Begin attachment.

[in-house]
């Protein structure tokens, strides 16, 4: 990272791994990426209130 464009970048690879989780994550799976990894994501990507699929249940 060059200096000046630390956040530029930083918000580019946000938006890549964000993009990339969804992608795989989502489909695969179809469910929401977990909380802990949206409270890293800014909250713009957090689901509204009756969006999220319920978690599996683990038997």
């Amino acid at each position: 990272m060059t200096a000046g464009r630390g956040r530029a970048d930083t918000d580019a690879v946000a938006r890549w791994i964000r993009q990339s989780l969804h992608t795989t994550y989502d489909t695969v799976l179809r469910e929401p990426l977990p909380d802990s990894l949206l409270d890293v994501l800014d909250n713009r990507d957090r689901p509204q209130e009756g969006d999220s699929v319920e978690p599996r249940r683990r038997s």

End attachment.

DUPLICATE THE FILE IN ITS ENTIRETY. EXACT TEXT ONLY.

[in-house]
């Protein structure tokens, strides 16, 4: 990272791994990426209130 464009970048690879989780994550799976990894994501990507699929249940 060059200096000046630390956040530029930083918000580019946000938006890549964000993009990339969804992608795989989502489909695969179809469910929401977990909380802990949206409270890293800014909250713009957090689901509204009756969006999220319920978690599996683990038997």
């Amino acid at each position: 990272m060059t200096a000046g464009r630390g956040r530029a970048d930083t918000d580019a690879v946000a938006r890549w791994i964000r993009q990339s989780l969804h992608t795989t994550y989502d489909t695969v799976l179809r469910e929401p990426l977990p909380d802990s990894l949206l409270d890293v994501l800014d909250n713009r990507d957090r689901p509204q209130e009756g969006d999220s699929v319920e978690p599996r249940r683990r038997s």